2.2 Optimization of Q by shifting multiple air holes
The FDTD simulations are performed by optimizing each shift in the order of S 1x, S 1y, S 2x, S 2y, and S 3x so that Q is a maximum. First, S 1x = 0.14a gives the largest Q of ~1.1 × 105. S 1x is then fixed at 0.14a and the value of S 1y is changed between 0 and 0.1a to search for the local maximal value of Q as shown in Fig. 2(a) . The cavity Q is sensitive to the air-hole displacement in the y-direction. In the series of calculations, S 1y = 0.04a gives the maximum value of 2.1 × 105 and Q decreases at larger S 1y. The same series of calculations are performed for the tuning parameters S 2x, S 2y, and S 3x. The maximum value of Q of 2.8 × 105 is found for S 1x = 0.14a, S 2x = 0, S 3x = 0.06a, S 1y = 0.04a, and S 2y = 0.02a (Cavity C). This value is more than twice the previously reported value for this type of cavity [11,21]. It is significant that V m increased by only 6% as compared with the initial design (Cavity A), whereas Q is increased by more than twice. This is the most important point of cavity design in C-QED physics. In this study, the displacements of only on-axis air holes are optimized, and further improvement of Q may be possible with the additional optimization for off-axis air holes.
3. Momentum space consideration of out-of-plane radiation loss
In this section, we discuss the change in the out-of-plane radiation loss in the optimization of the positions of the surrounding air holes. The light confined in the very small cavity consists of a significant number of plane wave components with various k values. When |k //| lies within the range of 0–2π/λ, the plane wave can escape to the air cladding because the total internal reflection condition is not fulfilled. On the other hand, the plane wave with |k //| larger than 2π/λ is strongly confined to the cavity. Therefore, we can investigate the out-of-plane radiation loss of the cavity mode by calculating the 2D spatial Fourier transformation (FT) of the in-plane electric field of the mode in the slab. Here, three cavities, referred to as Cavities A, B, and C and indicated in Figs. 2(a) and 2(b), are compared. The design of each cavity is presented in Table 1 . Cavity A is the initial design with a simple shift of the two closest air holes to create the cavity. Cavity B has an additional optimized shift of the air holes in the y-direction. The design of Cavity C is optimized for both the x- and y-directions within i = 1–3 and j = 1–2, respectively.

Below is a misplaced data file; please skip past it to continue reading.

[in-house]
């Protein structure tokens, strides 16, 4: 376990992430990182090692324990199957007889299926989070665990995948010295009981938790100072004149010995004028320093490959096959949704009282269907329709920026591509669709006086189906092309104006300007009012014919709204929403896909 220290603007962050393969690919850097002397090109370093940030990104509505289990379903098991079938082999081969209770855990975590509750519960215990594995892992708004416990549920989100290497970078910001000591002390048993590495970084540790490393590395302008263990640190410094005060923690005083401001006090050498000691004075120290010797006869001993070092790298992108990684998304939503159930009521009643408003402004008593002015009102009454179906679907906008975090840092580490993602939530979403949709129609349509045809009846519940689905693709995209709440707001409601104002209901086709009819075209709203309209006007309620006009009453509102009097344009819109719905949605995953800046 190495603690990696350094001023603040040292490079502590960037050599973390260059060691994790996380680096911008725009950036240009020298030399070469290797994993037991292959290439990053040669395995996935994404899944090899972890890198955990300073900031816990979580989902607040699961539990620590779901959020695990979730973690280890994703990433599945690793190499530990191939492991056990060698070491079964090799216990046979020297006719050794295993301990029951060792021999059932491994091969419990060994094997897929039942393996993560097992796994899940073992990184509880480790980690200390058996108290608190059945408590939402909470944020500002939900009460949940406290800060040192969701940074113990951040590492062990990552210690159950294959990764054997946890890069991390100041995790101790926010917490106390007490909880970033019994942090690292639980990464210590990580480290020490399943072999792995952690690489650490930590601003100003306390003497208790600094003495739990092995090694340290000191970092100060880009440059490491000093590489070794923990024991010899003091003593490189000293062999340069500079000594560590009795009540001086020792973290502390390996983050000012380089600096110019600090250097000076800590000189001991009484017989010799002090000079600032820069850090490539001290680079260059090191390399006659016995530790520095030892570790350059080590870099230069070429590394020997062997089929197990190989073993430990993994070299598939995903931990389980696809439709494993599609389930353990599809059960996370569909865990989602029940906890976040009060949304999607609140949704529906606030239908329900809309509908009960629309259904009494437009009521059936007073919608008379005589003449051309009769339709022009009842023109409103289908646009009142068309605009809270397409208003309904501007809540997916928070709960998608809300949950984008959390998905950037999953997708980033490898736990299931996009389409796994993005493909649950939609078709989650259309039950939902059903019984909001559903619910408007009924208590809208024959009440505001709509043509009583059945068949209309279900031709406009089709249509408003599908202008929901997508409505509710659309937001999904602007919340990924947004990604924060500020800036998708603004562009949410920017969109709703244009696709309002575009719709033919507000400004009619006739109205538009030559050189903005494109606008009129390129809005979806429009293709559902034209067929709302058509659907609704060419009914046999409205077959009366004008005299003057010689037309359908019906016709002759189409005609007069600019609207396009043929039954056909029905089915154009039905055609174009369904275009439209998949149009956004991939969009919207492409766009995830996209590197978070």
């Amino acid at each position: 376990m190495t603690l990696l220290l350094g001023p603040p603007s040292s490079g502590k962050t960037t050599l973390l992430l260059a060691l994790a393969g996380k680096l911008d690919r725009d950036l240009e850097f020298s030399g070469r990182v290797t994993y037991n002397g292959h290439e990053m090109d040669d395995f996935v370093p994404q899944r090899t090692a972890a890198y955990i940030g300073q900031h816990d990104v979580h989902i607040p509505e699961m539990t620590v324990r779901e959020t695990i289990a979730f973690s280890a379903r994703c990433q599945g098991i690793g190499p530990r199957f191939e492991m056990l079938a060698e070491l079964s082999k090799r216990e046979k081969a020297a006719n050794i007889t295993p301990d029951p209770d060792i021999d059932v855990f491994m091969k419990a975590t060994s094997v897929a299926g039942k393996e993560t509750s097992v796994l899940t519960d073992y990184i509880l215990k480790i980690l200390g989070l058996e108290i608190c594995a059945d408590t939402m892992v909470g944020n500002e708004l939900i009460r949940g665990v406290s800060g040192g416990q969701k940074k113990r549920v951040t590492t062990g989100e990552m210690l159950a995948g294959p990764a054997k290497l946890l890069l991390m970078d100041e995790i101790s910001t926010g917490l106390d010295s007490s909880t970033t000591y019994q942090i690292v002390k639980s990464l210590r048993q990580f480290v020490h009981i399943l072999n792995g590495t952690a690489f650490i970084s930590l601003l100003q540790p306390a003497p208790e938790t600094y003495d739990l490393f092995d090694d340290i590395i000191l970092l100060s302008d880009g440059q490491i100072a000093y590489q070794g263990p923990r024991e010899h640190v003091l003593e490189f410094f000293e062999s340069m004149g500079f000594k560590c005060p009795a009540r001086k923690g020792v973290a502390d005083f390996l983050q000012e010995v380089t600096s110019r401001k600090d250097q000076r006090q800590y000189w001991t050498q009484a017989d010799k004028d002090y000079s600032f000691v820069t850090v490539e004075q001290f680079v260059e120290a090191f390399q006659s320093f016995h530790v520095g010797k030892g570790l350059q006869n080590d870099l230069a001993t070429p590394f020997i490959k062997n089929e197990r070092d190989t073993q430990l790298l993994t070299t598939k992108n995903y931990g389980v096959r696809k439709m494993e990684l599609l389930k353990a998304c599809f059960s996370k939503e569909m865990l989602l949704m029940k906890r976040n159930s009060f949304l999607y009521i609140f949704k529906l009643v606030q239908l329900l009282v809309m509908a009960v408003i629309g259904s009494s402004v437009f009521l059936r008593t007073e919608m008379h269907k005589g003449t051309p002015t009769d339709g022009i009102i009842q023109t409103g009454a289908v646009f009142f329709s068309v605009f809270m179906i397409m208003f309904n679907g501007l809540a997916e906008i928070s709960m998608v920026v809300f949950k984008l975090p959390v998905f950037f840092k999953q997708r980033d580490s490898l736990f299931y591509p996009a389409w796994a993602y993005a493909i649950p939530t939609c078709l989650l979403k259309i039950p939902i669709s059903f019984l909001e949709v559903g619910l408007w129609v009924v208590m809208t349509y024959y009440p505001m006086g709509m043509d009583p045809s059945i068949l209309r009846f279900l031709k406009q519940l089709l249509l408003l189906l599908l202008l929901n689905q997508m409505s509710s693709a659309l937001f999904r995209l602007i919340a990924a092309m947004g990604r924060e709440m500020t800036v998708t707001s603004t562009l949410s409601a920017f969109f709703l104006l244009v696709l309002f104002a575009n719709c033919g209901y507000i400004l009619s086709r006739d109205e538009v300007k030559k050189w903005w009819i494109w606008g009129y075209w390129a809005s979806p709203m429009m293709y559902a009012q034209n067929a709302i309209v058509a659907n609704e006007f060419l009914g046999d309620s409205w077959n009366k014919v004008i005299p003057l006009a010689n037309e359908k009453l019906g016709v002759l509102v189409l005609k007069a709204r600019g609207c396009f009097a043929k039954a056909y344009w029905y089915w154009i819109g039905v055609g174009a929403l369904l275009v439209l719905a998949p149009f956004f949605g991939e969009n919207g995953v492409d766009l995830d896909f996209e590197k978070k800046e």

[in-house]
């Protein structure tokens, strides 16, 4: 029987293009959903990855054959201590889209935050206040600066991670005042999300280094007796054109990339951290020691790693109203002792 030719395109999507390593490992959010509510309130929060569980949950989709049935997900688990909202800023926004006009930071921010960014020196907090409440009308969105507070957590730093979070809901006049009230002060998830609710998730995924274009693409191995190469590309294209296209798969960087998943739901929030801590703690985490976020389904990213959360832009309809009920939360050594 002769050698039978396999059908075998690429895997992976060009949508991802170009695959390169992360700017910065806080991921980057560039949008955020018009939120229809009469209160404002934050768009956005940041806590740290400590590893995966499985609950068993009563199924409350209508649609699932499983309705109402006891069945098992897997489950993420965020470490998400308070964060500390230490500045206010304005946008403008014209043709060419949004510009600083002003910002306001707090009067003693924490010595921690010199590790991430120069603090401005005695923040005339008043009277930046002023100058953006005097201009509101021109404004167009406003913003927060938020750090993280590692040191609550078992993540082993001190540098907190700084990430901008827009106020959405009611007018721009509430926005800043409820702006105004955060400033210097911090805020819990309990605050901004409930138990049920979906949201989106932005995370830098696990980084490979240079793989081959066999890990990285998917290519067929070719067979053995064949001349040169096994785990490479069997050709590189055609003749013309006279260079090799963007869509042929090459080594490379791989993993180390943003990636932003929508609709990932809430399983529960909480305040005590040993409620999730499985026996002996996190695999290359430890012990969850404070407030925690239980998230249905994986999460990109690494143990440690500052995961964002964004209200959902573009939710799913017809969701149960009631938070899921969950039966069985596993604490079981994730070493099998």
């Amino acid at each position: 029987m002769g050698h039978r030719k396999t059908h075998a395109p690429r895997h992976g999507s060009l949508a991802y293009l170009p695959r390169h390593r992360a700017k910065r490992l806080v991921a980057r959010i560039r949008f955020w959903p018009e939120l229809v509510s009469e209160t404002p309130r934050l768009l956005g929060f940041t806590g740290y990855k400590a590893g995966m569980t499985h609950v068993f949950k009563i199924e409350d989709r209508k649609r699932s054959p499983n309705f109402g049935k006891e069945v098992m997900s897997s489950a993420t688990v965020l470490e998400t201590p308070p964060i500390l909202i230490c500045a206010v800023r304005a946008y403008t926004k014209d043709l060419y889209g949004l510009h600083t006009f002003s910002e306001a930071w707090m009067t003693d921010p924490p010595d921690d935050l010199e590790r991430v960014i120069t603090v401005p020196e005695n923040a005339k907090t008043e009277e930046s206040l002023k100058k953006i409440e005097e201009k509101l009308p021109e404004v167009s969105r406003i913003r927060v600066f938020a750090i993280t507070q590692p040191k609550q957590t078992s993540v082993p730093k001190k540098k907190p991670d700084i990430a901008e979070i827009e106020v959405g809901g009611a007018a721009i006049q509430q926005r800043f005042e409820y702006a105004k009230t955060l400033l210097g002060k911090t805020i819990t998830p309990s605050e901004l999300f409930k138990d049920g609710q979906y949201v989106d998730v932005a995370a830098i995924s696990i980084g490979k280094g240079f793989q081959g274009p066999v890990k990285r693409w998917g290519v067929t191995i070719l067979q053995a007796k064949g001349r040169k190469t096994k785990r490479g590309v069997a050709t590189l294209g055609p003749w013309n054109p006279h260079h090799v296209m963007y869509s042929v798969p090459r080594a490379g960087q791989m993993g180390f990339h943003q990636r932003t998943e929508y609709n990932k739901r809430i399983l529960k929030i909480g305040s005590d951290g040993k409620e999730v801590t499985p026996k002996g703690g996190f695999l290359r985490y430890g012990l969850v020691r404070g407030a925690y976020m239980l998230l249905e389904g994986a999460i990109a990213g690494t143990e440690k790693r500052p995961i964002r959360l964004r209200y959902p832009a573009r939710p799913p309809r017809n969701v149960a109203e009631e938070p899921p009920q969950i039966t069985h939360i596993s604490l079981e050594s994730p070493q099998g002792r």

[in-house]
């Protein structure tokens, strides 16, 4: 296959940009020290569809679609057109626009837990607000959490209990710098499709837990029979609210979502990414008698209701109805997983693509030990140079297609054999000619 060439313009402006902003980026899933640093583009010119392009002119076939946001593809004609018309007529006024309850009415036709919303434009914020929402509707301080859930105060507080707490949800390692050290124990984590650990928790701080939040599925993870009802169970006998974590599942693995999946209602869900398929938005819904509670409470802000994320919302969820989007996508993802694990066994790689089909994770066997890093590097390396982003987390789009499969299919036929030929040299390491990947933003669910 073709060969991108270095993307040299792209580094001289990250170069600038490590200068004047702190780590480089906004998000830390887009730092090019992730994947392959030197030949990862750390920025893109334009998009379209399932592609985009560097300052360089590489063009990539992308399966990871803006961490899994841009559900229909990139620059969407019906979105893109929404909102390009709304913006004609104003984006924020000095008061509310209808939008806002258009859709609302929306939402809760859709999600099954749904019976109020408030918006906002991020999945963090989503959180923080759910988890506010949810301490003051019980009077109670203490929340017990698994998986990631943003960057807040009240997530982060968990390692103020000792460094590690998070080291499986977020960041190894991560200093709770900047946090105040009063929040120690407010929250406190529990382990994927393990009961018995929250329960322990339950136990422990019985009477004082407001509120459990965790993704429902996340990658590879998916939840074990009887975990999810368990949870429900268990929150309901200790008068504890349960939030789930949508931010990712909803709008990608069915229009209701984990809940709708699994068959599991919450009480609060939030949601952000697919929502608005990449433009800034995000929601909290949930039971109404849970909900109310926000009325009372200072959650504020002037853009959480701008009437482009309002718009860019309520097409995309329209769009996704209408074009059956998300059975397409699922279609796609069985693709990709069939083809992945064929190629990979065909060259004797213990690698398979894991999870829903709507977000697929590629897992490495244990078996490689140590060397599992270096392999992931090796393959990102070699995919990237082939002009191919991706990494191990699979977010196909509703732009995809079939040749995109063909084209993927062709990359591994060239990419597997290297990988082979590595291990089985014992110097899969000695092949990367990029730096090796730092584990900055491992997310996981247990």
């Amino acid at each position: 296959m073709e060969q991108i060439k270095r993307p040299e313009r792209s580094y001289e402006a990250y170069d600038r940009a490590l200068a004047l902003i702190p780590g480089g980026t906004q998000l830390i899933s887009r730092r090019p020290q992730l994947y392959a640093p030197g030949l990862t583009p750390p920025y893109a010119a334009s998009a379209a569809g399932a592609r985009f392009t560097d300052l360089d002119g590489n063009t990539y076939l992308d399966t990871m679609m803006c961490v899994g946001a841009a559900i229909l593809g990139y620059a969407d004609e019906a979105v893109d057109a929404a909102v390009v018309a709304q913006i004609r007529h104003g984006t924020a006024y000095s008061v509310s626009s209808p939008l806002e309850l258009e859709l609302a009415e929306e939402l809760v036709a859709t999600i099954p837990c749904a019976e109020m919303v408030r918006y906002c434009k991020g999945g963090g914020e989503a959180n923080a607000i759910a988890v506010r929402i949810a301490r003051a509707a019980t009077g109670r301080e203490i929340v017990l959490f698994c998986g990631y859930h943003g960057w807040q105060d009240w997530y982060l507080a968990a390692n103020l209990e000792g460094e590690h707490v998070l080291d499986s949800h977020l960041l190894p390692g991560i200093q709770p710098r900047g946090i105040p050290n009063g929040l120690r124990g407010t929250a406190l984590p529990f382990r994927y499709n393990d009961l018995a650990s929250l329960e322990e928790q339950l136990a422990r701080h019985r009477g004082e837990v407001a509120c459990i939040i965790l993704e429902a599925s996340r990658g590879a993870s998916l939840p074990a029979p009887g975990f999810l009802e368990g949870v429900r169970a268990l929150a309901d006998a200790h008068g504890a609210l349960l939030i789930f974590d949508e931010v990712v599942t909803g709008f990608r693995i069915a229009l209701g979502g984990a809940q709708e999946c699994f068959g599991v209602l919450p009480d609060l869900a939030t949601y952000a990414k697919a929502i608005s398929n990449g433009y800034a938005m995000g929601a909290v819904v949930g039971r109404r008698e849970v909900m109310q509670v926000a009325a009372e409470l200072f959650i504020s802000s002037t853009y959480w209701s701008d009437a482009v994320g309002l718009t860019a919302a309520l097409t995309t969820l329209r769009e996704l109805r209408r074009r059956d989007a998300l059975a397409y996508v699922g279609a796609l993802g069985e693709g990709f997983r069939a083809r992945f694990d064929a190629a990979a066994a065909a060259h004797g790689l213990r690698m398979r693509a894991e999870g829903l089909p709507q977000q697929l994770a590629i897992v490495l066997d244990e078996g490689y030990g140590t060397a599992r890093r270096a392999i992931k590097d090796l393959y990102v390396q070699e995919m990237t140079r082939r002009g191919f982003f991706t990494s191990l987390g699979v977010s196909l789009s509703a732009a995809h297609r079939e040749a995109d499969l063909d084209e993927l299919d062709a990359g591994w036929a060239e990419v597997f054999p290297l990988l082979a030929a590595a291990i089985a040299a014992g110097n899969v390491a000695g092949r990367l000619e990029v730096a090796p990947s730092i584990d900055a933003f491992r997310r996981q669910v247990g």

Figures 3(a) –3(c) show the calculated 2D spatial FT spectra of E x for Cavities A, B, and C at the center of the slab. The FT spectra show E x to be primarily composed of momentum components located around four M points. The intensity increases, indicating a stronger confinement of light, as the cavities are more optimized. Figures 3(e), 3(f) show magnified FT spectra of Figs. 3(a)–3(c). The white circles indicate the cross section of the surface of the light cone for the cavity mode’s value of ω. The electric field components inside the circle have small |k //| that result in out-of-plane radiation loss. The ratio of integrated FT components inside the air light cone to the total of FT components at the middle of the slab for each cavity is 0.165%, 0.148%, and 0.146%. A better cavity has a reasonably smaller fraction of leaky modes.